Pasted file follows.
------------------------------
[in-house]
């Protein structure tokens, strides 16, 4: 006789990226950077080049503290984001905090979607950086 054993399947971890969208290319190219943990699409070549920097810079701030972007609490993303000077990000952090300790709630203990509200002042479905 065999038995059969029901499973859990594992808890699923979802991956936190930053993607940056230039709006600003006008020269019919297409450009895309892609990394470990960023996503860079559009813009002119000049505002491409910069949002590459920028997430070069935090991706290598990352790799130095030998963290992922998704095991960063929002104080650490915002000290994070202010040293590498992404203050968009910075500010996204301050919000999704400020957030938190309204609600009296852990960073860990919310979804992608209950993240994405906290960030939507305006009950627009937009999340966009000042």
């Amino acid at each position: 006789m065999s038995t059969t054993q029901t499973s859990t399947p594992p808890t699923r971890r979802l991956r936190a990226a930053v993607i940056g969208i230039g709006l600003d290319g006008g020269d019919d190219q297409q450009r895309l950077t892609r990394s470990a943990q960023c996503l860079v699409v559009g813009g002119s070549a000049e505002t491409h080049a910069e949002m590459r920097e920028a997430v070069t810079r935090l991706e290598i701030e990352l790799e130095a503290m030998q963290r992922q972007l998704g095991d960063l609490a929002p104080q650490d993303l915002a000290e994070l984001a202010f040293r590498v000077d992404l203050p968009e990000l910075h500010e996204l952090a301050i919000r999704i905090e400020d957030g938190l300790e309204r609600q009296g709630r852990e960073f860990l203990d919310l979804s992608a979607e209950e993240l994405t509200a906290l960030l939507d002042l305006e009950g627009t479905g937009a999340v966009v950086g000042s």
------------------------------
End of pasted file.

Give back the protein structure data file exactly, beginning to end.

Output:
[in-house]
């Protein structure tokens, strides 16, 4: 006789990226950077080049503290984001905090979607950086 054993399947971890969208290319190219943990699409070549920097810079701030972007609490993303000077990000952090300790709630203990509200002042479905 065999038995059969029901499973859990594992808890699923979802991956936190930053993607940056230039709006600003006008020269019919297409450009895309892609990394470990960023996503860079559009813009002119000049505002491409910069949002590459920028997430070069935090991706290598990352790799130095030998963290992922998704095991960063929002104080650490915002000290994070202010040293590498992404203050968009910075500010996204301050919000999704400020957030938190309204609600009296852990960073860990919310979804992608209950993240994405906290960030939507305006009950627009937009999340966009000042």
């Amino acid at each position: 006789m065999s038995t059969t054993q029901t499973s859990t399947p594992p808890t699923r971890r979802l991956r936190a990226a930053v993607i940056g969208i230039g709006l600003d290319g006008g020269d019919d190219q297409q450009r895309l950077t892609r990394s470990a943990q960023c996503l860079v699409v559009g813009g002119s070549a000049e505002t491409h080049a910069e949002m590459r920097e920028a997430v070069t810079r935090l991706e290598i701030e990352l790799e130095a503290m030998q963290r992922q972007l998704g095991d960063l609490a929002p104080q650490d993303l915002a000290e994070l984001a202010f040293r590498v000077d992404l203050p968009e990000l910075h500010e996204l952090a301050i919000r999704i905090e400020d957030g938190l300790e309204r609600q009296g709630r852990e960073f860990l203990d919310l979804s992608a979607e209950e993240l994405t509200a906290l960030l939507d002042l305006e009950g627009t479905g937009a999340v966009v950086g000042s």